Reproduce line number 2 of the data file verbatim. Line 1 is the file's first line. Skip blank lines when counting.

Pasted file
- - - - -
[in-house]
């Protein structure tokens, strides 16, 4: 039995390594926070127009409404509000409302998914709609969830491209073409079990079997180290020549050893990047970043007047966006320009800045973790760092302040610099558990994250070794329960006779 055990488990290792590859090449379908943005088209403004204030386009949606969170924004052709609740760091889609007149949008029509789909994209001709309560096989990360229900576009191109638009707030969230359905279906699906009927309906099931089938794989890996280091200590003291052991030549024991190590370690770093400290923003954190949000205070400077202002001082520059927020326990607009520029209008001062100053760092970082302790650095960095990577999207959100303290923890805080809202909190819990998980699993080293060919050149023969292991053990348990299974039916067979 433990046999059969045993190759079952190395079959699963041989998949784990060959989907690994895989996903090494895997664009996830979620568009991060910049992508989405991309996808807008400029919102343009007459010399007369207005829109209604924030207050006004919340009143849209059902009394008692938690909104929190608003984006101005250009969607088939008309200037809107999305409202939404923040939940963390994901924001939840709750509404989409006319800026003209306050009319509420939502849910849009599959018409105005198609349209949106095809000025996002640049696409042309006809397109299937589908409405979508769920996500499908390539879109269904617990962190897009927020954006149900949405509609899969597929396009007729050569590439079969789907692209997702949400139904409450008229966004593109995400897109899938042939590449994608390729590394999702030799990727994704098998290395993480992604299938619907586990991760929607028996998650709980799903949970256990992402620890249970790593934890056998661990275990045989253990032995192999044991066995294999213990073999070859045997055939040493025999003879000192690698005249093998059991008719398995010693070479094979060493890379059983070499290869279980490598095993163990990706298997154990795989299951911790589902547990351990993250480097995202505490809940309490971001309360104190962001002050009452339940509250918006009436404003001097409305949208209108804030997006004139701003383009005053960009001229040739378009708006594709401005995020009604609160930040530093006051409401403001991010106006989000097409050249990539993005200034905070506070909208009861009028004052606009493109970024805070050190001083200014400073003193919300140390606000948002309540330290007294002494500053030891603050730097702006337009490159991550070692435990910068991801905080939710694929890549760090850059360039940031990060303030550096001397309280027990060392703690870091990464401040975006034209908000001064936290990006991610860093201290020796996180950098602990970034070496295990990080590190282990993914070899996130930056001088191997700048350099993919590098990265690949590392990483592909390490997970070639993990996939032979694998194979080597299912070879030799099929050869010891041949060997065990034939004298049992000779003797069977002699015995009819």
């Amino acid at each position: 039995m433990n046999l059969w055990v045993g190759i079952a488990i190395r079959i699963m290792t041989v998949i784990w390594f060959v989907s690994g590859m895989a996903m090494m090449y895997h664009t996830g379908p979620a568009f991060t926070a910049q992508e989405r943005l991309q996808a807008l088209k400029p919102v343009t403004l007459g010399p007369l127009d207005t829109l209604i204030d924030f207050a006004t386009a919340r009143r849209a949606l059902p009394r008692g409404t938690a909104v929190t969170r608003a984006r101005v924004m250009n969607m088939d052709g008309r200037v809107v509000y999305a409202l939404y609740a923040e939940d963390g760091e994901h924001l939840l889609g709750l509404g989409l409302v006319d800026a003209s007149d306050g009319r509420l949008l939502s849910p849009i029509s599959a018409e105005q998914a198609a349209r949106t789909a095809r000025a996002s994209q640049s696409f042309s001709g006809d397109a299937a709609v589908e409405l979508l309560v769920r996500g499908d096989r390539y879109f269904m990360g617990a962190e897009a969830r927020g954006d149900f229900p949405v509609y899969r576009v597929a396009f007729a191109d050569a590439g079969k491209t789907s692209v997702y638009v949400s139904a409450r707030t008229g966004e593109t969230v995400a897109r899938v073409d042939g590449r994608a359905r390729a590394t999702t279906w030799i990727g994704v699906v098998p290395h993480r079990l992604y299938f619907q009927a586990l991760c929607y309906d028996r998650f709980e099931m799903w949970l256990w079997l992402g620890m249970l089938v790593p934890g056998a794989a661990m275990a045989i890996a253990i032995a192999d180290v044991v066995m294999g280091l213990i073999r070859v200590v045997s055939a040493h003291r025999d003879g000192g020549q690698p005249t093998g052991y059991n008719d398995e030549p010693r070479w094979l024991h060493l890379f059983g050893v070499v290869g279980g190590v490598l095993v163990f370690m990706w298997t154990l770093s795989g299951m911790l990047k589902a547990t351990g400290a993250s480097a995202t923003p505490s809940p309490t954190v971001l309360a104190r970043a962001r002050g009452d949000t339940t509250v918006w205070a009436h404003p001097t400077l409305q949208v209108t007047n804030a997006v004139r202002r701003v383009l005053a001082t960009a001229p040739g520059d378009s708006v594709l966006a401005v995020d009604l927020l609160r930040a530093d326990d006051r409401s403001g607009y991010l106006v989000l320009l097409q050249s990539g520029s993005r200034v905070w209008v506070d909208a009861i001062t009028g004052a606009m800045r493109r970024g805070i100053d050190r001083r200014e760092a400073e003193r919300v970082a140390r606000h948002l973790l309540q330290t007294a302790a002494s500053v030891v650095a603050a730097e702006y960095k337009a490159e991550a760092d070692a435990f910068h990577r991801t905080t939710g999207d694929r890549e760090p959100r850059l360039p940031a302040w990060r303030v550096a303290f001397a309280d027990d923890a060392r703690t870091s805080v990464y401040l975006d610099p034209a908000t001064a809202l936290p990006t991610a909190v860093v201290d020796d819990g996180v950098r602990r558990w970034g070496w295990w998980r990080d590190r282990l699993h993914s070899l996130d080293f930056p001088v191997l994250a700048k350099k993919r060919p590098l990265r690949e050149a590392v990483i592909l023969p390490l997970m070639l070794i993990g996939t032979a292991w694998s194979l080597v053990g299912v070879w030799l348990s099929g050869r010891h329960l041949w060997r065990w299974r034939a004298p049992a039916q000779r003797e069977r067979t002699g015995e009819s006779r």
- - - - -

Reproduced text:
């Protein structure tokens, strides 16, 4: 039995390594926070127009409404509000409302998914709609969830491209073409079990079997180290020549050893990047970043007047966006320009800045973790760092302040610099558990994250070794329960006779 055990488990290792590859090449379908943005088209403004204030386009949606969170924004052709609740760091889609007149949008029509789909994209001709309560096989990360229900576009191109638009707030969230359905279906699906009927309906099931089938794989890996280091200590003291052991030549024991190590370690770093400290923003954190949000205070400077202002001082520059927020326990607009520029209008001062100053760092970082302790650095960095990577999207959100303290923890805080809202909190819990998980699993080293060919050149023969292991053990348990299974039916067979 433990046999059969045993190759079952190395079959699963041989998949784990060959989907690994895989996903090494895997664009996830979620568009991060910049992508989405991309996808807008400029919102343009007459010399007369207005829109209604924030207050006004919340009143849209059902009394008692938690909104929190608003984006101005250009969607088939008309200037809107999305409202939404923040939940963390994901924001939840709750509404989409006319800026003209306050009319509420939502849910849009599959018409105005198609349209949106095809000025996002640049696409042309006809397109299937589908409405979508769920996500499908390539879109269904617990962190897009927020954006149900949405509609899969597929396009007729050569590439079969789907692209997702949400139904409450008229966004593109995400897109899938042939590449994608390729590394999702030799990727994704098998290395993480992604299938619907586990991760929607028996998650709980799903949970256990992402620890249970790593934890056998661990275990045989253990032995192999044991066995294999213990073999070859045997055939040493025999003879000192690698005249093998059991008719398995010693070479094979060493890379059983070499290869279980490598095993163990990706298997154990795989299951911790589902547990351990993250480097995202505490809940309490971001309360104190962001002050009452339940509250918006009436404003001097409305949208209108804030997006004139701003383009005053960009001229040739378009708006594709401005995020009604609160930040530093006051409401403001991010106006989000097409050249990539993005200034905070506070909208009861009028004052606009493109970024805070050190001083200014400073003193919300140390606000948002309540330290007294002494500053030891603050730097702006337009490159991550070692435990910068991801905080939710694929890549760090850059360039940031990060303030550096001397309280027990060392703690870091990464401040975006034209908000001064936290990006991610860093201290020796996180950098602990970034070496295990990080590190282990993914070899996130930056001088191997700048350099993919590098990265690949590392990483592909390490997970070639993990996939032979694998194979080597299912070879030799099929050869010891041949060997065990034939004298049992000779003797069977002699015995009819």